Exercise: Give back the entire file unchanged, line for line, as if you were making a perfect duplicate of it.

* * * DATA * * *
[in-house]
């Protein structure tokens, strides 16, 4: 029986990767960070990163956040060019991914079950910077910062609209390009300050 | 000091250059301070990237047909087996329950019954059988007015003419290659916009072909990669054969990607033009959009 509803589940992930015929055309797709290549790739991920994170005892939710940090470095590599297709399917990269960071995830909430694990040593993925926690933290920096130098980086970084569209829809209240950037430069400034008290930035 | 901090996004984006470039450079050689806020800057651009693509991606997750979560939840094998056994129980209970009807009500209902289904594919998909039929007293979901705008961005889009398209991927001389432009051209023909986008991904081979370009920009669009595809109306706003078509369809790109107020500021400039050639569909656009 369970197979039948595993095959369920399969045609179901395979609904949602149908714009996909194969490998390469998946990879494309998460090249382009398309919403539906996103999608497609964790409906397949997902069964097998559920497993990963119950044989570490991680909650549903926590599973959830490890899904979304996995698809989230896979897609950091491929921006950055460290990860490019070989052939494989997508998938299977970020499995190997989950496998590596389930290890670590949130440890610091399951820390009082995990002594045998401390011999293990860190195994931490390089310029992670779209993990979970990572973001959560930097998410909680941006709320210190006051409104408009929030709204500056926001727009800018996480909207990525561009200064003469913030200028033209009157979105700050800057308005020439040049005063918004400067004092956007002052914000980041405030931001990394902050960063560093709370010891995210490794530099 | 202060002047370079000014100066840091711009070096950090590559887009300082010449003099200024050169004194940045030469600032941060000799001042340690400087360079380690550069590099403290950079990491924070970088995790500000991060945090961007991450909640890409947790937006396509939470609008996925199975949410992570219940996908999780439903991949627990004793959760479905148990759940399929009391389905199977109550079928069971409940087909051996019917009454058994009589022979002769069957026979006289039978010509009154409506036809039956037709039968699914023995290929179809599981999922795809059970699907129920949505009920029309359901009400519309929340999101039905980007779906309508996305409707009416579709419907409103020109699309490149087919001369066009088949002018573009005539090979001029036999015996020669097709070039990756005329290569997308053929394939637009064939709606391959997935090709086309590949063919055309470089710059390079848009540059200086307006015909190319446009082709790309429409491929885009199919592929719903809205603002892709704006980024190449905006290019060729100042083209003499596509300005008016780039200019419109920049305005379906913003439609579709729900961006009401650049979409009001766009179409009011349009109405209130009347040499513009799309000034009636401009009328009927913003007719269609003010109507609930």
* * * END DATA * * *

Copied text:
[in-house]
């Protein structure tokens, strides 16, 4: 029986990767960070990163956040060019991914079950910077910062609209390009300050 | 000091250059301070990237047909087996329950019954059988007015003419290659916009072909990669054969990607033009959009 509803589940992930015929055309797709290549790739991920994170005892939710940090470095590599297709399917990269960071995830909430694990040593993925926690933290920096130098980086970084569209829809209240950037430069400034008290930035 | 901090996004984006470039450079050689806020800057651009693509991606997750979560939840094998056994129980209970009807009500209902289904594919998909039929007293979901705008961005889009398209991927001389432009051209023909986008991904081979370009920009669009595809109306706003078509369809790109107020500021400039050639569909656009 369970197979039948595993095959369920399969045609179901395979609904949602149908714009996909194969490998390469998946990879494309998460090249382009398309919403539906996103999608497609964790409906397949997902069964097998559920497993990963119950044989570490991680909650549903926590599973959830490890899904979304996995698809989230896979897609950091491929921006950055460290990860490019070989052939494989997508998938299977970020499995190997989950496998590596389930290890670590949130440890610091399951820390009082995990002594045998401390011999293990860190195994931490390089310029992670779209993990979970990572973001959560930097998410909680941006709320210190006051409104408009929030709204500056926001727009800018996480909207990525561009200064003469913030200028033209009157979105700050800057308005020439040049005063918004400067004092956007002052914000980041405030931001990394902050960063560093709370010891995210490794530099 | 202060002047370079000014100066840091711009070096950090590559887009300082010449003099200024050169004194940045030469600032941060000799001042340690400087360079380690550069590099403290950079990491924070970088995790500000991060945090961007991450909640890409947790937006396509939470609008996925199975949410992570219940996908999780439903991949627990004793959760479905148990759940399929009391389905199977109550079928069971409940087909051996019917009454058994009589022979002769069957026979006289039978010509009154409506036809039956037709039968699914023995290929179809599981999922795809059970699907129920949505009920029309359901009400519309929340999101039905980007779906309508996305409707009416579709419907409103020109699309490149087919001369066009088949002018573009005539090979001029036999015996020669097709070039990756005329290569997308053929394939637009064939709606391959997935090709086309590949063919055309470089710059390079848009540059200086307006015909190319446009082709790309429409491929885009199919592929719903809205603002892709704006980024190449905006290019060729100042083209003499596509300005008016780039200019419109920049305005379906913003439609579709729900961006009401650049979409009001766009179409009011349009109405209130009347040499513009799309000034009636401009009328009927913003007719269609003010109507609930």